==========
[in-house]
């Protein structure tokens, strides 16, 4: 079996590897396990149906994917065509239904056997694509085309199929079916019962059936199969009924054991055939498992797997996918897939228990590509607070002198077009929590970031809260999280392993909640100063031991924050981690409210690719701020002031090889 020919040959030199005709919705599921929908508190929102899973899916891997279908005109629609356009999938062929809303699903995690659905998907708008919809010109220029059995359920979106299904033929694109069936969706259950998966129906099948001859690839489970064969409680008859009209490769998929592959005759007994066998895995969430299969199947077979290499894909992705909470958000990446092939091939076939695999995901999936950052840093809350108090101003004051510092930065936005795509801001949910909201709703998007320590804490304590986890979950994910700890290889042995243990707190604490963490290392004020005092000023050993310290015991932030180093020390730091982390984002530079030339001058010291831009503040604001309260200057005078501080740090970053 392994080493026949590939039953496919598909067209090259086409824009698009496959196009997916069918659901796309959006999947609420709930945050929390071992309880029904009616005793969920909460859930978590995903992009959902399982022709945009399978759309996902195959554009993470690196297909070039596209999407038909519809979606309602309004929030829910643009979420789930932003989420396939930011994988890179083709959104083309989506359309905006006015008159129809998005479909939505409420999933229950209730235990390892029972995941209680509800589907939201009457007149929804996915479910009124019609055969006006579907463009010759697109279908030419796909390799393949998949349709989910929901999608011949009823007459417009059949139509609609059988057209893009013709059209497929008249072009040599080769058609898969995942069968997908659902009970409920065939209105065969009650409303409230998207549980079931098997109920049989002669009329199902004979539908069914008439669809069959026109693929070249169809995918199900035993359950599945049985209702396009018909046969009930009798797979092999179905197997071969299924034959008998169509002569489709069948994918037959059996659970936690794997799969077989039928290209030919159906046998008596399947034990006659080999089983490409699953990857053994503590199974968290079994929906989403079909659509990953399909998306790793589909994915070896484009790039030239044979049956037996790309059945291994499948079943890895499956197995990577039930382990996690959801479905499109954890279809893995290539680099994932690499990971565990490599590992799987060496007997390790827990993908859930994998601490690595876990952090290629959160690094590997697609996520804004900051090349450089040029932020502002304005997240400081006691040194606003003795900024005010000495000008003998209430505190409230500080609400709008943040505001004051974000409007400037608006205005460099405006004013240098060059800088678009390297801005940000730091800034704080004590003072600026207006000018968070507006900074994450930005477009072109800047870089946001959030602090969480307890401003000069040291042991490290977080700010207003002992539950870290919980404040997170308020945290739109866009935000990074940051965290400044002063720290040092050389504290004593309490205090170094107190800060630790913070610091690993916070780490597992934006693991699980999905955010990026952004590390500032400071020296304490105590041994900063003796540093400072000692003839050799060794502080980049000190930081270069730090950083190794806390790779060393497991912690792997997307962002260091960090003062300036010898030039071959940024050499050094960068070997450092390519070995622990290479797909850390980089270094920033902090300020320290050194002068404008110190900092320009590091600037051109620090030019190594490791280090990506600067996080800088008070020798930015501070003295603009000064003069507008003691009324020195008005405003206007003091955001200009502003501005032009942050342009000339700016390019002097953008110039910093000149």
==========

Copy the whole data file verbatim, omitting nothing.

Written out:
[in-house]
């Protein structure tokens, strides 16, 4: 079996590897396990149906994917065509239904056997694509085309199929079916019962059936199969009924054991055939498992797997996918897939228990590509607070002198077009929590970031809260999280392993909640100063031991924050981690409210690719701020002031090889 020919040959030199005709919705599921929908508190929102899973899916891997279908005109629609356009999938062929809303699903995690659905998907708008919809010109220029059995359920979106299904033929694109069936969706259950998966129906099948001859690839489970064969409680008859009209490769998929592959005759007994066998895995969430299969199947077979290499894909992705909470958000990446092939091939076939695999995901999936950052840093809350108090101003004051510092930065936005795509801001949910909201709703998007320590804490304590986890979950994910700890290889042995243990707190604490963490290392004020005092000023050993310290015991932030180093020390730091982390984002530079030339001058010291831009503040604001309260200057005078501080740090970053 392994080493026949590939039953496919598909067209090259086409824009698009496959196009997916069918659901796309959006999947609420709930945050929390071992309880029904009616005793969920909460859930978590995903992009959902399982022709945009399978759309996902195959554009993470690196297909070039596209999407038909519809979606309602309004929030829910643009979420789930932003989420396939930011994988890179083709959104083309989506359309905006006015008159129809998005479909939505409420999933229950209730235990390892029972995941209680509800589907939201009457007149929804996915479910009124019609055969006006579907463009010759697109279908030419796909390799393949998949349709989910929901999608011949009823007459417009059949139509609609059988057209893009013709059209497929008249072009040599080769058609898969995942069968997908659902009970409920065939209105065969009650409303409230998207549980079931098997109920049989002669009329199902004979539908069914008439669809069959026109693929070249169809995918199900035993359950599945049985209702396009018909046969009930009798797979092999179905197997071969299924034959008998169509002569489709069948994918037959059996659970936690794997799969077989039928290209030919159906046998008596399947034990006659080999089983490409699953990857053994503590199974968290079994929906989403079909659509990953399909998306790793589909994915070896484009790039030239044979049956037996790309059945291994499948079943890895499956197995990577039930382990996690959801479905499109954890279809893995290539680099994932690499990971565990490599590992799987060496007997390790827990993908859930994998601490690595876990952090290629959160690094590997697609996520804004900051090349450089040029932020502002304005997240400081006691040194606003003795900024005010000495000008003998209430505190409230500080609400709008943040505001004051974000409007400037608006205005460099405006004013240098060059800088678009390297801005940000730091800034704080004590003072600026207006000018968070507006900074994450930005477009072109800047870089946001959030602090969480307890401003000069040291042991490290977080700010207003002992539950870290919980404040997170308020945290739109866009935000990074940051965290400044002063720290040092050389504290004593309490205090170094107190800060630790913070610091690993916070780490597992934006693991699980999905955010990026952004590390500032400071020296304490105590041994900063003796540093400072000692003839050799060794502080980049000190930081270069730090950083190794806390790779060393497991912690792997997307962002260091960090003062300036010898030039071959940024050499050094960068070997450092390519070995622990290479797909850390980089270094920033902090300020320290050194002068404008110190900092320009590091600037051109620090030019190594490791280090990506600067996080800088008070020798930015501070003295603009000064003069507008003691009324020195008005405003206007003091955001200009502003501005032009942050342009000339700016390019002097953008110039910093000149």